Milwaukee Public Schools faces a conundrum that might be familiar to systems nationwide. The district needs to rein in exploding healthcare and retirement costs, but must overcome a recalcitrant teachers union, which has outsized influence on the school board. At issue is the district’s 77 percent “fringe benefits” rate; that means that the cost of a typical employee in benefits alone is 77 percent more than the employee's pay. (It’s usually more like 30 percent.) If you include unfunded liabilities, namely retirement promises made to teachers and other staff, that percentage rises to nearly 104. In other words, an employee costs the district twice as much as their salary…in benefits. The biggest offender is health care, where the district offers two plans, but provides no incentive for employees to choose the cheaper option; further, the district picks up the employee contribution tab, as well as the employer's. But if you’re a superintendent or school board member who even thinks about taking on these unaffordable perks (in order to, say, avoid cuts to services that actually benefit kids), prepare to be run out of town. We hope you have a steady steed, Mr. Thompson.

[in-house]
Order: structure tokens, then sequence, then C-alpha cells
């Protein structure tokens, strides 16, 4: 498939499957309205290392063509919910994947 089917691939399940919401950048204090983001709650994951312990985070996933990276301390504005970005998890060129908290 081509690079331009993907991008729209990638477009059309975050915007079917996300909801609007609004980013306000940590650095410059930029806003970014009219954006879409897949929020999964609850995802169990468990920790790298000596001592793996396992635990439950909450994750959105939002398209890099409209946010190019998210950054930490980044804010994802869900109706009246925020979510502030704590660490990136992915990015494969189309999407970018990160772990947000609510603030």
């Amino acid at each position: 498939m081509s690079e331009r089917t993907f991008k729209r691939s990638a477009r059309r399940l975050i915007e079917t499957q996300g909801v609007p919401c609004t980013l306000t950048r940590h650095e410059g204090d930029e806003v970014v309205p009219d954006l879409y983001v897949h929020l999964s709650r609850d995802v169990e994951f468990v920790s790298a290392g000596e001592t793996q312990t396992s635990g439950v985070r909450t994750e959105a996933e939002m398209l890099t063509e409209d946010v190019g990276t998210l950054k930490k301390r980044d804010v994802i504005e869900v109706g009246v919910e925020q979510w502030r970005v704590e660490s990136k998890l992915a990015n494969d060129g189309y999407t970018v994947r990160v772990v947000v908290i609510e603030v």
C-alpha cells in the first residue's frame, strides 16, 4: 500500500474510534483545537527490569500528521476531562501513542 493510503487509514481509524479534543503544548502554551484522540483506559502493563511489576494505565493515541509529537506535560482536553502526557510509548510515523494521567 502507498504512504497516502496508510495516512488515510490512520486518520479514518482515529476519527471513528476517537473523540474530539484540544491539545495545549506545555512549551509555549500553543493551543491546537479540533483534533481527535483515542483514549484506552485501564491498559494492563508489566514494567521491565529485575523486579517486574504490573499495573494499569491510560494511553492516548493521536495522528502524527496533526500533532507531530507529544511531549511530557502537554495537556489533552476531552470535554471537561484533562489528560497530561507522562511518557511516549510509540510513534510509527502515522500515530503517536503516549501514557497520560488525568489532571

“Opinion: MPS faces a crisis in both accountability and democracy,” by Bruce Thompson, Milwaukee Journal-Sentinel, February 20, 2010